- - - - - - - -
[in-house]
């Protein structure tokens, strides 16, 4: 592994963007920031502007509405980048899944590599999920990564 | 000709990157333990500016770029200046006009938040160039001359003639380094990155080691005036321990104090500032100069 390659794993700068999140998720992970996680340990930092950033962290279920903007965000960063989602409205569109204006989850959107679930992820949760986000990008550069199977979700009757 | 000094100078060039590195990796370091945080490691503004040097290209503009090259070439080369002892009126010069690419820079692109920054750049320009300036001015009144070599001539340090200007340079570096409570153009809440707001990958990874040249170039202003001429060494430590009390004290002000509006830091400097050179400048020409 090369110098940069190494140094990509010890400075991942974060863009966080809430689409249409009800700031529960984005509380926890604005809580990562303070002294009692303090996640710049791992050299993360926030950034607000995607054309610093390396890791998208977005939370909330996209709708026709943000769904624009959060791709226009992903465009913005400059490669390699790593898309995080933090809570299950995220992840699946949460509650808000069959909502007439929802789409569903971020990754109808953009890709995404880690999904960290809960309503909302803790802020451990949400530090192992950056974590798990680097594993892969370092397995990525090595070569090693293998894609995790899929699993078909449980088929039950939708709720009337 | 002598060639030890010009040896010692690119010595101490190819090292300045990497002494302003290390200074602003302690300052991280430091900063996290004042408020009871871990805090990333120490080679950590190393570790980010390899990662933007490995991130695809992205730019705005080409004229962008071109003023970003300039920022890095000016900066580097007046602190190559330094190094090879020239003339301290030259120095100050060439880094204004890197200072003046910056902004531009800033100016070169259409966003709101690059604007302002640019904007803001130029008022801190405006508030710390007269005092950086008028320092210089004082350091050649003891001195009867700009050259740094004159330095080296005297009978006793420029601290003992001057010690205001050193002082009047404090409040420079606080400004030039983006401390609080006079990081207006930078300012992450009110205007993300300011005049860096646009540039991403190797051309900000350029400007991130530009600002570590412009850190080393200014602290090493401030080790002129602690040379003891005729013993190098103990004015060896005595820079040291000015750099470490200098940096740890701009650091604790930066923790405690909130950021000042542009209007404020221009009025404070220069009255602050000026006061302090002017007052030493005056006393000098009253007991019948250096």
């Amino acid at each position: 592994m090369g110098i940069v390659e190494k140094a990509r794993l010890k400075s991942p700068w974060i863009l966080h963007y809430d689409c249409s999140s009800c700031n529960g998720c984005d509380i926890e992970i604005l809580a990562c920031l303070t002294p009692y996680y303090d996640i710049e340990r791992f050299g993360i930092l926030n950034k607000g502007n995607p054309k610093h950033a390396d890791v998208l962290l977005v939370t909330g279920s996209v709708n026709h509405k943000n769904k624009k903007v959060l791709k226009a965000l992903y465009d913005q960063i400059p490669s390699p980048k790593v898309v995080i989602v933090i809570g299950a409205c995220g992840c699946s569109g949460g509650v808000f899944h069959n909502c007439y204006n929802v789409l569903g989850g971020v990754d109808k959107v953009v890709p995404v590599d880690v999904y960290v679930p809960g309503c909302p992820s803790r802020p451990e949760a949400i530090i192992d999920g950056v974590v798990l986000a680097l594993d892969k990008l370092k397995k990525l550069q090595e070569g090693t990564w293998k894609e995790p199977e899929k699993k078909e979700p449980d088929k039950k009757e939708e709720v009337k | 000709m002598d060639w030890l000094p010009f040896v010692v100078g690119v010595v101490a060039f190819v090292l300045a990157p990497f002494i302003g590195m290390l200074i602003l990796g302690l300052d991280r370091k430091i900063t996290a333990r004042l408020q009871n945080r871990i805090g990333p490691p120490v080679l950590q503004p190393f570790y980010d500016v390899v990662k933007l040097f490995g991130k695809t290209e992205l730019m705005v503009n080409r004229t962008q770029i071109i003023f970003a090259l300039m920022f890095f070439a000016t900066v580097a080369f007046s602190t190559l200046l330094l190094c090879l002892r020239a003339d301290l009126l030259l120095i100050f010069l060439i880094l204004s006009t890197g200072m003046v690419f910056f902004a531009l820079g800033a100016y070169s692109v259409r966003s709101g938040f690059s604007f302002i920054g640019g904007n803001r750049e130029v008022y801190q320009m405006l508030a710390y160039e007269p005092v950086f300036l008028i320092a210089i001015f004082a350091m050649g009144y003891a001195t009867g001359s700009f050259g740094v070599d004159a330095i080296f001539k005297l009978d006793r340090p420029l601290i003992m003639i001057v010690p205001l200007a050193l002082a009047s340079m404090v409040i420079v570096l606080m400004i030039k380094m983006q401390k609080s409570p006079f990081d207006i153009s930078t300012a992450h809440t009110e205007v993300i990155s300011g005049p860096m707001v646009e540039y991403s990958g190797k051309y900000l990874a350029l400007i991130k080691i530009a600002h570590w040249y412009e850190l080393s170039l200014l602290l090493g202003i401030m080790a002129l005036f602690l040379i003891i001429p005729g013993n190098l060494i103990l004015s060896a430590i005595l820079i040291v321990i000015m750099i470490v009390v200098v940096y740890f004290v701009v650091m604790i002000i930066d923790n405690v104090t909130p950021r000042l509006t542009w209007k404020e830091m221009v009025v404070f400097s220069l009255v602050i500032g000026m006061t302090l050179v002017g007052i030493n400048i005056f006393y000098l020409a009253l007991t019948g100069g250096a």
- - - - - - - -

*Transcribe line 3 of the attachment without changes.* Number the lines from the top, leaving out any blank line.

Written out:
């Amino acid at each position: 592994m090369g110098i940069v390659e190494k140094a990509r794993l010890k400075s991942p700068w974060i863009l966080h963007y809430d689409c249409s999140s009800c700031n529960g998720c984005d509380i926890e992970i604005l809580a990562c920031l303070t002294p009692y996680y303090d996640i710049e340990r791992f050299g993360i930092l926030n950034k607000g502007n995607p054309k610093h950033a390396d890791v998208l962290l977005v939370t909330g279920s996209v709708n026709h509405k943000n769904k624009k903007v959060l791709k226009a965000l992903y465009d913005q960063i400059p490669s390699p980048k790593v898309v995080i989602v933090i809570g299950a409205c995220g992840c699946s569109g949460g509650v808000f899944h069959n909502c007439y204006n929802v789409l569903g989850g971020v990754d109808k959107v953009v890709p995404v590599d880690v999904y960290v679930p809960g309503c909302p992820s803790r802020p451990e949760a949400i530090i192992d999920g950056v974590v798990l986000a680097l594993d892969k990008l370092k397995k990525l550069q090595e070569g090693t990564w293998k894609e995790p199977e899929k699993k078909e979700p449980d088929k039950k009757e939708e709720v009337k | 000709m002598d060639w030890l000094p010009f040896v010692v100078g690119v010595v101490a060039f190819v090292l300045a990157p990497f002494i302003g590195m290390l200074i602003l990796g302690l300052d991280r370091k430091i900063t996290a333990r004042l408020q009871n945080r871990i805090g990333p490691p120490v080679l950590q503004p190393f570790y980010d500016v390899v990662k933007l040097f490995g991130k695809t290209e992205l730019m705005v503009n080409r004229t962008q770029i071109i003023f970003a090259l300039m920022f890095f070439a000016t900066v580097a080369f007046s602190t190559l200046l330094l190094c090879l002892r020239a003339d301290l009126l030259l120095i100050f010069l060439i880094l204004s006009t890197g200072m003046v690419f910056f902004a531009l820079g800033a100016y070169s692109v259409r966003s709101g938040f690059s604007f302002i920054g640019g904007n803001r750049e130029v008022y801190q320009m405006l508030a710390y160039e007269p005092v950086f300036l008028i320092a210089i001015f004082a350091m050649g009144y003891a001195t009867g001359s700009f050259g740094v070599d004159a330095i080296f001539k005297l009978d006793r340090p420029l601290i003992m003639i001057v010690p205001l200007a050193l002082a009047s340079m404090v409040i420079v570096l606080m400004i030039k380094m983006q401390k609080s409570p006079f990081d207006i153009s930078t300012a992450h809440t009110e205007v993300i990155s300011g005049p860096m707001v646009e540039y991403s990958g190797k051309y900000l990874a350029l400007i991130k080691i530009a600002h570590w040249y412009e850190l080393s170039l200014l602290l090493g202003i401030m080790a002129l005036f602690l040379i003891i001429p005729g013993n190098l060494i103990l004015s060896a430590i005595l820079i040291v321990i000015m750099i470490v009390v200098v940096y740890f004290v701009v650091m604790i002000i930066d923790n405690v104090t909130p950021r000042l509006t542009w209007k404020e830091m221009v009025v404070f400097s220069l009255v602050i500032g000026m006061t302090l050179v002017g007052i030493n400048i005056f006393y000098l020409a009253l007991t019948g100069g250096a």